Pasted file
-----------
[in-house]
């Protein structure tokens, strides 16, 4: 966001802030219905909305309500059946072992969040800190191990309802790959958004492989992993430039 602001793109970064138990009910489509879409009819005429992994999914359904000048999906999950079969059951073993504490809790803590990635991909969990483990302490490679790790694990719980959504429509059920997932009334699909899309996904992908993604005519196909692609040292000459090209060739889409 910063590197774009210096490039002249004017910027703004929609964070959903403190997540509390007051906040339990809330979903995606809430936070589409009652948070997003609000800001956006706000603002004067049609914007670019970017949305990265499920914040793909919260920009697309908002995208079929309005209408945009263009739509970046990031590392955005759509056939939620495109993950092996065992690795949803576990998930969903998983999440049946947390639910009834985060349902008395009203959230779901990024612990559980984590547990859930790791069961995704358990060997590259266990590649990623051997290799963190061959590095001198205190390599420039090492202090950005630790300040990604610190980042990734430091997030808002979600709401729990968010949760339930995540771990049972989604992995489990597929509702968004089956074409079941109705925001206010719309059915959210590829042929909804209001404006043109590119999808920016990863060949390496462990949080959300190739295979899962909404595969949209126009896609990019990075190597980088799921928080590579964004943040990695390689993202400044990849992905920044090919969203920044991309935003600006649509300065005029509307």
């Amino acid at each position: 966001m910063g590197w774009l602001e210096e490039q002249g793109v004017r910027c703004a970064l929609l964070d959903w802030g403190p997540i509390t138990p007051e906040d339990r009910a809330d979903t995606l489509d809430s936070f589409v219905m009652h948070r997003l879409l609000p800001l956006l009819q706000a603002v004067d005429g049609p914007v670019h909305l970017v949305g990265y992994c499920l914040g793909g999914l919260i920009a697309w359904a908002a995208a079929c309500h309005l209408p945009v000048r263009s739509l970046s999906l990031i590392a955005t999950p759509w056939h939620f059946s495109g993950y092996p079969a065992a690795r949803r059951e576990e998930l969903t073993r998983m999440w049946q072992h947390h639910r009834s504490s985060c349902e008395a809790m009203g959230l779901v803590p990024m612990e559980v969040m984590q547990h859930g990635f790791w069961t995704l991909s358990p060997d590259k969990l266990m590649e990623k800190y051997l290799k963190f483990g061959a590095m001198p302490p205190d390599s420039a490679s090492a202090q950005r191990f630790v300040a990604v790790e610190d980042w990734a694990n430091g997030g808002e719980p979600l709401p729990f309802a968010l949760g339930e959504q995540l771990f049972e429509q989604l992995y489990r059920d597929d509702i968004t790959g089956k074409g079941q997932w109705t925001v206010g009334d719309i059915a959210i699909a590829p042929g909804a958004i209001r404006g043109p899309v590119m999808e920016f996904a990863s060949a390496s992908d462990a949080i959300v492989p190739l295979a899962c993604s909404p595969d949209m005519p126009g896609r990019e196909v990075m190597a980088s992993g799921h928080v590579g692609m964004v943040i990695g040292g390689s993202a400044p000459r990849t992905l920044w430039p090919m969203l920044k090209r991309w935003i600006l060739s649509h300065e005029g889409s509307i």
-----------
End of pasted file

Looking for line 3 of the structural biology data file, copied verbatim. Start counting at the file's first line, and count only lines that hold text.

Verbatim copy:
């Amino acid at each position: 966001m910063g590197w774009l602001e210096e490039q002249g793109v004017r910027c703004a970064l929609l964070d959903w802030g403190p997540i509390t138990p007051e906040d339990r009910a809330d979903t995606l489509d809430s936070f589409v219905m009652h948070r997003l879409l609000p800001l956006l009819q706000a603002v004067d005429g049609p914007v670019h909305l970017v949305g990265y992994c499920l914040g793909g999914l919260i920009a697309w359904a908002a995208a079929c309500h309005l209408p945009v000048r263009s739509l970046s999906l990031i590392a955005t999950p759509w056939h939620f059946s495109g993950y092996p079969a065992a690795r949803r059951e576990e998930l969903t073993r998983m999440w049946q072992h947390h639910r009834s504490s985060c349902e008395a809790m009203g959230l779901v803590p990024m612990e559980v969040m984590q547990h859930g990635f790791w069961t995704l991909s358990p060997d590259k969990l266990m590649e990623k800190y051997l290799k963190f483990g061959a590095m001198p302490p205190d390599s420039a490679s090492a202090q950005r191990f630790v300040a990604v790790e610190d980042w990734a694990n430091g997030g808002e719980p979600l709401p729990f309802a968010l949760g339930e959504q995540l771990f049972e429509q989604l992995y489990r059920d597929d509702i968004t790959g089956k074409g079941q997932w109705t925001v206010g009334d719309i059915a959210i699909a590829p042929g909804a958004i209001r404006g043109p899309v590119m999808e920016f996904a990863s060949a390496s992908d462990a949080i959300v492989p190739l295979a899962c993604s909404p595969d949209m005519p126009g896609r990019e196909v990075m190597a980088s992993g799921h928080v590579g692609m964004v943040i990695g040292g390689s993202a400044p000459r990849t992905l920044w430039p090919m969203l920044k090209r991309w935003i600006l060739s649509h300065e005029g889409s509307i």